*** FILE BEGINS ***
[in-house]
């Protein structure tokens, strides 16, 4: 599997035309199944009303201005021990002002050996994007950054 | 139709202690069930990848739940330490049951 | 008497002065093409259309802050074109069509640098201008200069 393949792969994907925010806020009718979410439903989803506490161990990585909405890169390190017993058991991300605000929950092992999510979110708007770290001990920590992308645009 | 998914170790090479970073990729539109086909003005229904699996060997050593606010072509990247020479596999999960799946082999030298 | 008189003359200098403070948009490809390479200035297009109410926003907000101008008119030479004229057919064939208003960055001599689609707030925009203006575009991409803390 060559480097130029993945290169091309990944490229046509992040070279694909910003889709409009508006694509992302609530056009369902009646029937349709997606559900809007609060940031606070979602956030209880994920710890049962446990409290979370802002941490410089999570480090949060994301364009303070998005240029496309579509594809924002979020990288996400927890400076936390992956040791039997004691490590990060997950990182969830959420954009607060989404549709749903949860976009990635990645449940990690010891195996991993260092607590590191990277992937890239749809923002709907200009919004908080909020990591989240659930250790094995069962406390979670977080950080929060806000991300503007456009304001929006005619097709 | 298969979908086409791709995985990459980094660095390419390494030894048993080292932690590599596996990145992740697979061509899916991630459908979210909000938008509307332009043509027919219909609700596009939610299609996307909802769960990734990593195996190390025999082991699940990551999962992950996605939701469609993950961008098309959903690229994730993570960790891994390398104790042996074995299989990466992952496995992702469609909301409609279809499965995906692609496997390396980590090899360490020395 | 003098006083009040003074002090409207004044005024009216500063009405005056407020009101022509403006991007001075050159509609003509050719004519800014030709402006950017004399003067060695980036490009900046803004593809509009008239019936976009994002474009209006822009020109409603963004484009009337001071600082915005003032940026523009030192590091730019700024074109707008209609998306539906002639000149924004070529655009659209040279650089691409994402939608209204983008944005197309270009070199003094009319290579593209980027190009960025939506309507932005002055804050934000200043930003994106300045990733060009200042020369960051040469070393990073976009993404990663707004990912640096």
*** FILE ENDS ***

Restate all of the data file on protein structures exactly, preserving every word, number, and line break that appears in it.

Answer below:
[in-house]
């Protein structure tokens, strides 16, 4: 599997035309199944009303201005021990002002050996994007950054 | 139709202690069930990848739940330490049951 | 008497002065093409259309802050074109069509640098201008200069 393949792969994907925010806020009718979410439903989803506490161990990585909405890169390190017993058991991300605000929950092992999510979110708007770290001990920590992308645009 | 998914170790090479970073990729539109086909003005229904699996060997050593606010072509990247020479596999999960799946082999030298 | 008189003359200098403070948009490809390479200035297009109410926003907000101008008119030479004229057919064939208003960055001599689609707030925009203006575009991409803390 060559480097130029993945290169091309990944490229046509992040070279694909910003889709409009508006694509992302609530056009369902009646029937349709997606559900809007609060940031606070979602956030209880994920710890049962446990409290979370802002941490410089999570480090949060994301364009303070998005240029496309579509594809924002979020990288996400927890400076936390992956040791039997004691490590990060997950990182969830959420954009607060989404549709749903949860976009990635990645449940990690010891195996991993260092607590590191990277992937890239749809923002709907200009919004908080909020990591989240659930250790094995069962406390979670977080950080929060806000991300503007456009304001929006005619097709 | 298969979908086409791709995985990459980094660095390419390494030894048993080292932690590599596996990145992740697979061509899916991630459908979210909000938008509307332009043509027919219909609700596009939610299609996307909802769960990734990593195996190390025999082991699940990551999962992950996605939701469609993950961008098309959903690229994730993570960790891994390398104790042996074995299989990466992952496995992702469609909301409609279809499965995906692609496997390396980590090899360490020395 | 003098006083009040003074002090409207004044005024009216500063009405005056407020009101022509403006991007001075050159509609003509050719004519800014030709402006950017004399003067060695980036490009900046803004593809509009008239019936976009994002474009209006822009020109409603963004484009009337001071600082915005003032940026523009030192590091730019700024074109707008209609998306539906002639000149924004070529655009659209040279650089691409994402939608209204983008944005197309270009070199003094009319290579593209980027190009960025939506309507932005002055804050934000200043930003994106300045990733060009200042020369960051040469070393990073976009993404990663707004990912640096």